The Role of Endothelin in the Supine Hypertension of Autonomic Failure
|Hypertension Pure Autonomic Failure Multiple System Atrophy||Drug: BQ123 Drug: Bq123 Drug: Saline||Phase 1|
|Study Design:||Allocation: Randomized
Intervention Model: Crossover Assignment
Masking: Single Blind (Participant)
|Official Title:||The Role of Endothelin in the Supine Hypertension of Autonomic Failure|
- Change in Systolic BP [ Time Frame: 0 -4 hr post infusion ]
- Change in cardiac output, stroke volume and systemic vascular resistance [ Time Frame: 0-4 hr post infusion ]
|Study Start Date:||May 2010|
|Estimated Study Completion Date:||December 2020|
|Estimated Primary Completion Date:||December 2020 (Final data collection date for primary outcome measure)|
Low dose day: 25 nmol/min, single IV infusion for 15 min.
Other Name: BQ-123 sodium saltDrug: BQ123
Low dose day: 50 nmol/min, single IV infusion for 15 min
Other Name: BQ-123 sodium saltDrug: Bq123
High dose day: 100 nmol/min, single IV infusion for 15 min.
Other Name: BQ-123 sodium saltDrug: BQ123
High dose day: 300 nmol/min, single IV infusion for 15 min.
Other Name: BQ-123 sodium salt
Placebo Comparator: Saline
2-3 IV saline infusions for 15 min each.
Other Name: Normal saline, 0.9% sodium chloride
The pathophysiologic mechanisms causing supine hypertension in patients with autonomic failure are not completely understood.In MSA patients, supine hypertension may be explained by residual sympathetic tone, possibly acting on hypersensitive adrenoreceptors and unstrained by the lack of baroreflex modulation. In contrast, the pathogenesis of hypertension in PAF remains unknown. Hypertension in these patients is not related to intravascular volume, residual sympathetic tone, or renin mechanisms. Increased vascular resistance is the underlying hemodynamic mechanism. The driving force of this increased vascular tone, however, is not known.
We hypothesize that endothelin (ET)-l contributes to the increased vascular resistance in pure autonomic failure patients with supine hypertension. To gauge its contribution to blood pressure regulation, we will induce endothelin blockade with acute systemic administration of BQ123 in an ascending dose regimen (25, 50, 100 and 300 nmol/min) and we will compare the hemodynamic effects between PAF and MSA patients.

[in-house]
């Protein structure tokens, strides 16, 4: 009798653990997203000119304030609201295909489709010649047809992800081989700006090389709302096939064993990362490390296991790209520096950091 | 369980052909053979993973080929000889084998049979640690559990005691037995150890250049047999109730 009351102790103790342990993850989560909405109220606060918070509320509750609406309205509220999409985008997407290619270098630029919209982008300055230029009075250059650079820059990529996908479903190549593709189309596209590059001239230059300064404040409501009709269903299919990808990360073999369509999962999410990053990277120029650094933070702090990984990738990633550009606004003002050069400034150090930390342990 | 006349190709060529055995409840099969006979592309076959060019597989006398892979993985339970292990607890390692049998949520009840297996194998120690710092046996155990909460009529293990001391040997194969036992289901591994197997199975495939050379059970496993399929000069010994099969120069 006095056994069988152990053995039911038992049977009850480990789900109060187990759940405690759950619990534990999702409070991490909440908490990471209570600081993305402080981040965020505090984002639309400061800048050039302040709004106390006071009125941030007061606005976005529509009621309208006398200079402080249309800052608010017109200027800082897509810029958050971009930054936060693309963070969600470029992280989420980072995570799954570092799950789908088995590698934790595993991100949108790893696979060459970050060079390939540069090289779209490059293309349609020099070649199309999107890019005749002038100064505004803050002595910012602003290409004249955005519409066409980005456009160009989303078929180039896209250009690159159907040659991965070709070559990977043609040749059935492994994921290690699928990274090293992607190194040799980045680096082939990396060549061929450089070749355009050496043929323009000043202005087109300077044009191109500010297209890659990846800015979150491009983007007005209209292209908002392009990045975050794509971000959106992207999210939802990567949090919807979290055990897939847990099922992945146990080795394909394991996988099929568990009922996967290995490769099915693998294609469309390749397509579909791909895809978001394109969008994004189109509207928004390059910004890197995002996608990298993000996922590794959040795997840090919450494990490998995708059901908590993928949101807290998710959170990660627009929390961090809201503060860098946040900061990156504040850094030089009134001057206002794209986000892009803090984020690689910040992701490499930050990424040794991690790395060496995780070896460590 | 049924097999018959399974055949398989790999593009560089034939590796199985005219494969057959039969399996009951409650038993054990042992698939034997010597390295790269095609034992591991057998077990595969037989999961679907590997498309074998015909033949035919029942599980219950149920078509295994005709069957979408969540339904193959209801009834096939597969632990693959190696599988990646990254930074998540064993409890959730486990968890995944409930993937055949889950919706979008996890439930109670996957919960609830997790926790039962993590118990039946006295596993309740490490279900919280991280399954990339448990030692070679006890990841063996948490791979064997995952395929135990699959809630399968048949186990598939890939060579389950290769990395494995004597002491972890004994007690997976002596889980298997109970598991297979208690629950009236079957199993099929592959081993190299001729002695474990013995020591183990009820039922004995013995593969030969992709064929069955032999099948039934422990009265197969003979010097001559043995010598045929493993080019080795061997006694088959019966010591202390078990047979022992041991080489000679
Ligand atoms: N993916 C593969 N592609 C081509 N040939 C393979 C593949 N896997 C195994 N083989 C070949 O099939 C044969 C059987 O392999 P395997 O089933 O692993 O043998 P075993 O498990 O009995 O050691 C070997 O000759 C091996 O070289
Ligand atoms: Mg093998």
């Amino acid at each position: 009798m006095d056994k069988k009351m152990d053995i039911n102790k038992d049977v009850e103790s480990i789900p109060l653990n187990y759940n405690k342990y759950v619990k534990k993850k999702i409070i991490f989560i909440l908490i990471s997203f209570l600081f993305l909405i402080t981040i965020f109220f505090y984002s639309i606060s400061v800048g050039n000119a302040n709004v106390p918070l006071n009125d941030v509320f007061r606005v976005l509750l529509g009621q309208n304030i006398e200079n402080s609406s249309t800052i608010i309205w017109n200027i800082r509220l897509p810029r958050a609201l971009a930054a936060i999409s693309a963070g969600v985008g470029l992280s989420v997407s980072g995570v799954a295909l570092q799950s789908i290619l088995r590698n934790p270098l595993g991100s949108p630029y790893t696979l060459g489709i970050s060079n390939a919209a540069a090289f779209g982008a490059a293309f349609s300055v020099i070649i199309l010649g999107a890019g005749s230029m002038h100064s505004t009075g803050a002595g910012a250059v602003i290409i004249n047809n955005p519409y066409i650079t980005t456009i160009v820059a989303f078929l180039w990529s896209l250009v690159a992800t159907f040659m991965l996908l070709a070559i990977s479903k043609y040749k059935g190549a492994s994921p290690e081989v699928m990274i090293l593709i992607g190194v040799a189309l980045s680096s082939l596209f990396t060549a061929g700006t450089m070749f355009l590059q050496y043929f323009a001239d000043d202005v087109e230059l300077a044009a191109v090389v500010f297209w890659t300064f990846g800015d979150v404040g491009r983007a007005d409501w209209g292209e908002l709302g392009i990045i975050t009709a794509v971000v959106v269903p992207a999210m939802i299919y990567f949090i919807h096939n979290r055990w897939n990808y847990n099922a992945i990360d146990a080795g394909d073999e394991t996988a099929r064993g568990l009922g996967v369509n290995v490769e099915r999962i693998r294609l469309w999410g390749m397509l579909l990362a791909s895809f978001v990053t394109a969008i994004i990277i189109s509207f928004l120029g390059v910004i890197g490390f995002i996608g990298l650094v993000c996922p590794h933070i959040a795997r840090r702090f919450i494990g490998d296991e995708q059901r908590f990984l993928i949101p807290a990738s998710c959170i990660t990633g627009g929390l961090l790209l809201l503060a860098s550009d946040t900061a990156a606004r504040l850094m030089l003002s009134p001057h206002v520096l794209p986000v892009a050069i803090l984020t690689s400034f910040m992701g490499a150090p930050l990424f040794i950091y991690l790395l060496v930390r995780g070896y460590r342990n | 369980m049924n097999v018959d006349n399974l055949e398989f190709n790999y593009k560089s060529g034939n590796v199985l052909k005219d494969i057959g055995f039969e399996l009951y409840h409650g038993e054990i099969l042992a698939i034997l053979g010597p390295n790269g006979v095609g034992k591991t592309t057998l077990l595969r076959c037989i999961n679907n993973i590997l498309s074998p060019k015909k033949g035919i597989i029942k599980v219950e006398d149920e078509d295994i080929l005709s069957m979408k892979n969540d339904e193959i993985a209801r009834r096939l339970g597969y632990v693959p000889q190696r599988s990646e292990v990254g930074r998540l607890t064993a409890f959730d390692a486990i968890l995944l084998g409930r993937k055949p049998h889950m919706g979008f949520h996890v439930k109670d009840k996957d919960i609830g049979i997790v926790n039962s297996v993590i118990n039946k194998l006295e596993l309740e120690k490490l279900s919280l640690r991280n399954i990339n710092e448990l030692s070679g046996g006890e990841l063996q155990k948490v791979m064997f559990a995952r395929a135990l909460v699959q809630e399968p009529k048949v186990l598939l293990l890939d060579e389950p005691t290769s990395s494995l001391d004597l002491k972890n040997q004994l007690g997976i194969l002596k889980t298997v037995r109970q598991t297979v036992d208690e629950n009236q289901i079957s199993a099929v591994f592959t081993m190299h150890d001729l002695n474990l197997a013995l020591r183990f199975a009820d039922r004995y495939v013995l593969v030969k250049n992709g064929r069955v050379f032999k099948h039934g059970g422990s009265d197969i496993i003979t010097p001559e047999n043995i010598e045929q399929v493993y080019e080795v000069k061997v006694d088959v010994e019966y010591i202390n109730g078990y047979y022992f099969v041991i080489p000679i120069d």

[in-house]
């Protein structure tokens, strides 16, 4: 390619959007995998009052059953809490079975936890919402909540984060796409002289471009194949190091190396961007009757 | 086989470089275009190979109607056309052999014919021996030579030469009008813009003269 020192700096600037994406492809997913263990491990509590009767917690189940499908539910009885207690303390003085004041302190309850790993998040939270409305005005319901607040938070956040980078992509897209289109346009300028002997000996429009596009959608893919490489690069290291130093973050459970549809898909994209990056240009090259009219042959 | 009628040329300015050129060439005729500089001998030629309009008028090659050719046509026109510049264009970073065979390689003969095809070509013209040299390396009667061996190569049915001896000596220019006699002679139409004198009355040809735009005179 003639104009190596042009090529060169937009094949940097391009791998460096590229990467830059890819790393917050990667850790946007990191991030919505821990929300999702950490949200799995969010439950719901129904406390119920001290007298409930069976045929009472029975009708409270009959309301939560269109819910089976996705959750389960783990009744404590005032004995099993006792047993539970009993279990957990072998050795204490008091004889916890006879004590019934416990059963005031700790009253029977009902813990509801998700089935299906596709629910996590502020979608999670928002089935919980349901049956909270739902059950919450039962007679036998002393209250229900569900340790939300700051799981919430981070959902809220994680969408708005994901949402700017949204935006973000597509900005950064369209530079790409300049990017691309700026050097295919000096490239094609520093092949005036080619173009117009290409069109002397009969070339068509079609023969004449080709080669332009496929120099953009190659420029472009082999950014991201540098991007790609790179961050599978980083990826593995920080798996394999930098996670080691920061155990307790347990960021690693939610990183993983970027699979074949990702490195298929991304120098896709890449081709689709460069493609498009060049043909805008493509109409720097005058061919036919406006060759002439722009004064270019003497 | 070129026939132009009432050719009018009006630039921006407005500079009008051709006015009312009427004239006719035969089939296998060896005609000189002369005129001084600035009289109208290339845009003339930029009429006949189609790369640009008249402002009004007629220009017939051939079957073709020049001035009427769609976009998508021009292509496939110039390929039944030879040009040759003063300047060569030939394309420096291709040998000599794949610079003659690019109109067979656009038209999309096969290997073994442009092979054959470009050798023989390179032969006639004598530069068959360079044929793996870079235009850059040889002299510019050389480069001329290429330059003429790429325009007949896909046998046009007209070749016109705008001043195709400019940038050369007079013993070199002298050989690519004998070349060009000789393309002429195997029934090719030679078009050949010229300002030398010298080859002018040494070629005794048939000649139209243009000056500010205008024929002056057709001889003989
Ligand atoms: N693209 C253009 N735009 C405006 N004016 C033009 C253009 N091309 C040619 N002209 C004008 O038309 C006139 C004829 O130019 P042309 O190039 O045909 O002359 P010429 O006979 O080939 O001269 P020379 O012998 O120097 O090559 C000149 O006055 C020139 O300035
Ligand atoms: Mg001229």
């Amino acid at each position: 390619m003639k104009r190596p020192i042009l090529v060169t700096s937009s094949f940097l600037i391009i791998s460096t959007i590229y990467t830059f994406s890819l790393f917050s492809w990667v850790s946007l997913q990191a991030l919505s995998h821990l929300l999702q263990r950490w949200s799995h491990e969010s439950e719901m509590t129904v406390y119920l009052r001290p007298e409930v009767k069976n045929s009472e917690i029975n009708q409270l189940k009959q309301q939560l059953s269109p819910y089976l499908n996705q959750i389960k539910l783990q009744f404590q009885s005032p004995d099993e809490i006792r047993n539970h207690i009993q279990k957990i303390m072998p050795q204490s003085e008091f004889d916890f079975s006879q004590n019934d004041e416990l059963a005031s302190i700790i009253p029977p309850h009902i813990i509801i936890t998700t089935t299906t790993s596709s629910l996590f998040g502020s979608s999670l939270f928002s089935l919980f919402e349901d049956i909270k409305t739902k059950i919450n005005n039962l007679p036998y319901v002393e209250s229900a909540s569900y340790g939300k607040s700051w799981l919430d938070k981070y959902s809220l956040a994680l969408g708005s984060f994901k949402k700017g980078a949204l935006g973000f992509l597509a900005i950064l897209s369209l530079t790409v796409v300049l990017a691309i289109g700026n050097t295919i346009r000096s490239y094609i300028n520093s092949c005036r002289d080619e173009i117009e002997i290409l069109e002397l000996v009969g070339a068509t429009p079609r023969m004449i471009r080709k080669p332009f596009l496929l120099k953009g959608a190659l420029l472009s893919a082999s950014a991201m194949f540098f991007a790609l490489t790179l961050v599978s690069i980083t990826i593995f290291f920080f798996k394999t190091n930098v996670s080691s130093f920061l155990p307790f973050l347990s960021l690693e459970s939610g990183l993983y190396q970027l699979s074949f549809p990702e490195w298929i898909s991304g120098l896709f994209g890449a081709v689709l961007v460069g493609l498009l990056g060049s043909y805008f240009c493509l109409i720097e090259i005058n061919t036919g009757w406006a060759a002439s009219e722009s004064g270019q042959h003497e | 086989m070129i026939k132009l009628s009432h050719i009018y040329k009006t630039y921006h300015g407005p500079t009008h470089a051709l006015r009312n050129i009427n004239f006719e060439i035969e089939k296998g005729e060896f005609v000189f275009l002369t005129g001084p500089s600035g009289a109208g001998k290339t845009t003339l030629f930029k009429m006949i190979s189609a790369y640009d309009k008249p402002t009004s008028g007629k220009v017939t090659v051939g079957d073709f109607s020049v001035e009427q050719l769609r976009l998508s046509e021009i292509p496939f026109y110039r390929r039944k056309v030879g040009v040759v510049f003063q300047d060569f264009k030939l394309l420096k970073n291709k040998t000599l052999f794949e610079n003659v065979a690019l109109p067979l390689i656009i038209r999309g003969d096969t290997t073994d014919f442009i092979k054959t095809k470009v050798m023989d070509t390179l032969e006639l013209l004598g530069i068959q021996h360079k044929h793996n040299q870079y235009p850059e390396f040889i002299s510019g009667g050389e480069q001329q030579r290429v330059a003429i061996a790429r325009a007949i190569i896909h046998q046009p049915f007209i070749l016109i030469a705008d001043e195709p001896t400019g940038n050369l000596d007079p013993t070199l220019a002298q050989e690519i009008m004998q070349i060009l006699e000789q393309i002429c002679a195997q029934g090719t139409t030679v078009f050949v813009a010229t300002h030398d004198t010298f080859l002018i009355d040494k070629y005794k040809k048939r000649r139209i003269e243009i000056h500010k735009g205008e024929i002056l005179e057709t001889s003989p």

Subjects will be studied on 3 different days, one with saline (placebo) and two with BQ123: a 'low dose' day (25 and 50 nmol/min infusions separated by 75 min) and a 'high dose' day (100 and 300 nmol/min infusions separated by 75 min). The order of the placebo day will be randomized in a single-blinded manner so that each subject receives it on a different visit. The order of the BQ123 study days will be always the same, starting with the low dose. If SBP drops by >40 mm Hg or SBP < 130 mm Hg during the monitoring period after the first or second infusion, the following dose(s) of BQ123 will not be given and patients will receive normal saline until the study ends.
Ganglionic Blockade with Trimethaphan (optional study day):
The purpose of this study day is to determine the level of residual sympathetic tone that contributes to supine hypertension in each autonomic failure patient by inducing transient withdrawal of the autonomic nervous system. This approach would allow us to identify patients in whom supine hypertension is not driven by sympathetic tone and thus, better characterize the role of endothelin in the hypertension of these patients.
Please refer to this study by its ClinicalTrials.gov identifier: NCT01119417
|Contact: Bonnie K Black, R.N.||email@example.com|
|United States, Tennessee|
|Nashville, Tennessee, United States, 37232|
|Contact: Bonnie Black, RN firstname.lastname@example.org|
|Principal Investigator: Biaggioni Italo, MD|
|Sub-Investigator: Cyndya Shibao, MD|
|Sub-Investigator: David Robertson, MD|
|Sub-Investigator: Andre Diedrich, MD|
|Sub-Investigator: Alfredo Gamboa, MD|
|Sub-Investigator: Satish Raj, MD|
|Sub-Investigator: Luis E Okamoto, MD|
|Sub-Investigator: Hossam Mustafa, MD|
|Sub-Investigator: Amy C Arnold, PhD|
|Principal Investigator:||Italo Biaggioni, M.D.||Vanderbilt University|